After passing with honours in a course in the subject run by one of Morse’s pupils, Gisborne took a post with the Montreal Telegraph Co (MTC), which by August 1847 had completed a line from Montreal to Toronto and was building one to Quebec. Gisborne was offered the opportunity of taking over the Quebec office and here, as chief operator, being responsible for connections to Toronto and Amherst, Nova Scotia.
While there, Gisborne in late 1847 joined with other leading men to form the British North American Electric Telegraph Association (BNAETA), with the intention of constructing a line between the Maritimes and Canada. He left the MTC in November to become superintendent of the BNAETA and that winter was sent to New Brunswick and Nova Scotia in an attempt to persuade the governments there to become involved in a Quebec-Halifax line.
New Brunswick did not favour the plan, preferring a Boston-New York connection. Gisborne arrived in Nova Scotia in March 1848, just when a select committee of the legislature was meeting to inquire into and report on the feasibility of supporting the construction of telegraph lines. The government was impressed by Gisborne’s extensive testimony before this committee and agreed to construct a line from Halifax if Gisborne would leave the BNAETA to superintend the project.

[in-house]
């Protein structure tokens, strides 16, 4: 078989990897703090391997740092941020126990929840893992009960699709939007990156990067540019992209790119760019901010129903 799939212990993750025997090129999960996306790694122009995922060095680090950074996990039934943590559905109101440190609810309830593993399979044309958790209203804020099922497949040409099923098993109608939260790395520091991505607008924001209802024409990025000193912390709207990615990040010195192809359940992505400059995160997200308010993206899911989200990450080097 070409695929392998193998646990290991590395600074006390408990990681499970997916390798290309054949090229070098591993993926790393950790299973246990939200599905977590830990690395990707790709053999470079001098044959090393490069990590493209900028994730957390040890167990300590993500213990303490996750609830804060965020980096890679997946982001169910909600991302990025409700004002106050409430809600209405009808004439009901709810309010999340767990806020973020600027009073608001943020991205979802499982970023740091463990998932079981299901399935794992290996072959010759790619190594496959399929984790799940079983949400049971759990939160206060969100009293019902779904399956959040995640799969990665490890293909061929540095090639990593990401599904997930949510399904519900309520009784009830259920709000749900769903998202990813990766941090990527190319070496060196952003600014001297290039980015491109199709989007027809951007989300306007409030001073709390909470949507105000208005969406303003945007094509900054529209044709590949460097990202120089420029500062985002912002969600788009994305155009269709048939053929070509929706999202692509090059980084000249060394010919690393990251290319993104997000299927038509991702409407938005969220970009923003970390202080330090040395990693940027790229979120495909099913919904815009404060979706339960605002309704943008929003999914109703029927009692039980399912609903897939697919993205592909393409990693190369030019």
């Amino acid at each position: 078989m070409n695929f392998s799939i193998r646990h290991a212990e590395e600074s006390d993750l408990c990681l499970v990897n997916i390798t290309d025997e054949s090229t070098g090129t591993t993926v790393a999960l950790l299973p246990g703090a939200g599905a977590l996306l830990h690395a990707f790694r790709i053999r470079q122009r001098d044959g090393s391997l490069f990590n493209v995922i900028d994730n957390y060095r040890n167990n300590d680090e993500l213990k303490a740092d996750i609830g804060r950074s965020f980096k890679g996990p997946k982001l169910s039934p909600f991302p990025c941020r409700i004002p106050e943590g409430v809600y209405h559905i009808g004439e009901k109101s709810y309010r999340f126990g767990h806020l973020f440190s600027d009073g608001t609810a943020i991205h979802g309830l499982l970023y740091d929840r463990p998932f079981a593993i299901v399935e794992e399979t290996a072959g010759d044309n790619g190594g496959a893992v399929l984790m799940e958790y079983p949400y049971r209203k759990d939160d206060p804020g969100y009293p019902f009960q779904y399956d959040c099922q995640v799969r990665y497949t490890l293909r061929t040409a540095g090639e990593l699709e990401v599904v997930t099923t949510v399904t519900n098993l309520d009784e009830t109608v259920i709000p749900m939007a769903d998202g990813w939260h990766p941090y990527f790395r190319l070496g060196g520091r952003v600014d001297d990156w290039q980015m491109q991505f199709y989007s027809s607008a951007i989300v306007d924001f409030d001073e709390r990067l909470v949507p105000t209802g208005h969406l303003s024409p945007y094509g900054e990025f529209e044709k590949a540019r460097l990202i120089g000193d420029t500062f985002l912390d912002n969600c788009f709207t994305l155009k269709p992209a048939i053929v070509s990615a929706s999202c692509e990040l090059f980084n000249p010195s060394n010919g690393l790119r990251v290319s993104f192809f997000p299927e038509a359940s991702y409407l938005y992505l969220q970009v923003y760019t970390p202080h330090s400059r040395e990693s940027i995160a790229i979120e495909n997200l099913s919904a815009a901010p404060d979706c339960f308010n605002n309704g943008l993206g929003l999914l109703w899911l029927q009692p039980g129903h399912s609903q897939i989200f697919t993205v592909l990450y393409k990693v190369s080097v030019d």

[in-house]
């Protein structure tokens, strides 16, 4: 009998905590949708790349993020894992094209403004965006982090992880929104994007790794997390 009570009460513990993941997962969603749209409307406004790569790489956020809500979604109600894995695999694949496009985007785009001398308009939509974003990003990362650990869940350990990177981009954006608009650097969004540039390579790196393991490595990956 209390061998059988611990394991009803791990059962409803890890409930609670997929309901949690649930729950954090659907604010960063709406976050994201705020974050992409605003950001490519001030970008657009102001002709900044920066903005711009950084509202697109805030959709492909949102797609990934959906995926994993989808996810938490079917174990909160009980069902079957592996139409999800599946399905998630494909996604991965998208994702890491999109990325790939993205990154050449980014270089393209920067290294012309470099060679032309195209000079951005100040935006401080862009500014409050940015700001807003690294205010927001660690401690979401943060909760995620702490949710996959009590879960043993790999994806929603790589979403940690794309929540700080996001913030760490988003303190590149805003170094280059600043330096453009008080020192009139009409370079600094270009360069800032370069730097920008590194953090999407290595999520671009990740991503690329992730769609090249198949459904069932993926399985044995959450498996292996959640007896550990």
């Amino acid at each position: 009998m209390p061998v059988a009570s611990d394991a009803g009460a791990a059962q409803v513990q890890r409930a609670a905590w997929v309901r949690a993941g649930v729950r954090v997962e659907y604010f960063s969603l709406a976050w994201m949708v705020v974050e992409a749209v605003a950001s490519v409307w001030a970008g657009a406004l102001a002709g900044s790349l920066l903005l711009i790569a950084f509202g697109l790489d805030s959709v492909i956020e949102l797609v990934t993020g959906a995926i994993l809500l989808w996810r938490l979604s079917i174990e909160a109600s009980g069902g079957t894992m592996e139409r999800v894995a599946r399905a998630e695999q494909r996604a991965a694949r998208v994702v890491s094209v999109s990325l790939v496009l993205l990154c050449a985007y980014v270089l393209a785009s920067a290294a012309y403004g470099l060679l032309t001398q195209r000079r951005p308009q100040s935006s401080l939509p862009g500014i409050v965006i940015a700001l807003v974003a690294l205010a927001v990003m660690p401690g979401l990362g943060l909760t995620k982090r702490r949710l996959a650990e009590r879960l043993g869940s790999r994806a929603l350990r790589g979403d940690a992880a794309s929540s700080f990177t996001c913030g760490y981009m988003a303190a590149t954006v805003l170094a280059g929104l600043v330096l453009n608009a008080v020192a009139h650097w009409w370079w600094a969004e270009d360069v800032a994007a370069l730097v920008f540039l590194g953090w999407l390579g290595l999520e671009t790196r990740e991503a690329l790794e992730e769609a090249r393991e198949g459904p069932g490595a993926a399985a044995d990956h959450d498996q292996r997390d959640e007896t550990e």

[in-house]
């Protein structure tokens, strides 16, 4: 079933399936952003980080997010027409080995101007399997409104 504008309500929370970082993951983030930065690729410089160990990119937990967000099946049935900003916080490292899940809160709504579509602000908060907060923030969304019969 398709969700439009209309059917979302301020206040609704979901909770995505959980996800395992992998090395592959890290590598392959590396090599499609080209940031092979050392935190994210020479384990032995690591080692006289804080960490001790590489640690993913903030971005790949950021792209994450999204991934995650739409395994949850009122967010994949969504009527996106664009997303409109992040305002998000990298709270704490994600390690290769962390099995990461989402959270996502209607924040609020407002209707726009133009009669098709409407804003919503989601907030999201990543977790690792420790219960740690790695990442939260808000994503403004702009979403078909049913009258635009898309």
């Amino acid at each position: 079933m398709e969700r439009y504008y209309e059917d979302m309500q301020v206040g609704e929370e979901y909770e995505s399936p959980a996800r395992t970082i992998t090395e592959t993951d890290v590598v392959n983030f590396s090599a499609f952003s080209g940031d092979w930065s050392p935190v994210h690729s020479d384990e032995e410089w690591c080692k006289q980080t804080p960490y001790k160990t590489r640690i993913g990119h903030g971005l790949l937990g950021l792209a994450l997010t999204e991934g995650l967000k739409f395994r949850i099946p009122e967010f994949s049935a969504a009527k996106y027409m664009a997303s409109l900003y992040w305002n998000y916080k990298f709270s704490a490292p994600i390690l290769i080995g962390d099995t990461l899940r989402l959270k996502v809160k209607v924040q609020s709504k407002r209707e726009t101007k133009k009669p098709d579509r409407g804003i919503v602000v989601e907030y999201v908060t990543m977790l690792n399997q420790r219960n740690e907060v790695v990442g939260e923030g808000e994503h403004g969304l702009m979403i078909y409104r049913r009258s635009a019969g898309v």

Despite the efforts of Gisborne and his associates, the BNAETA line from Quebec had only reached Rivière-du-Loup by 1849, when Gisborne left to join the Nova Scotia Telegraph Co. at Halifax to superintend the Nova Scotia government telegraph lines. These were the only lines then operating in the province. He immediately began to experiment with methods of laying telegraph cables underwater.
In 1851 he was investigating the connection with Newfoundland and a transatlantic cable, and in 1852 resigned his Nova Scotia post to concentrate on this enterprise. One possible first stage he apparently visualised was to connect Cape Ray, Newfoundland with Cape North, Nova Scotia ; another was with Prince Edward Island and from there to New Brunswick.
That year, Gisborne contacted Joseph Howe, the provincial secretary and a member of the Commisssion established to oversee the operations of the province’s telegraph system, with a plan for submarine telegraphic communication between Newfoundland and the North American continent at Halifax . The Commission backed Gisborne who was despatched to St. John’s to secure support there for the project.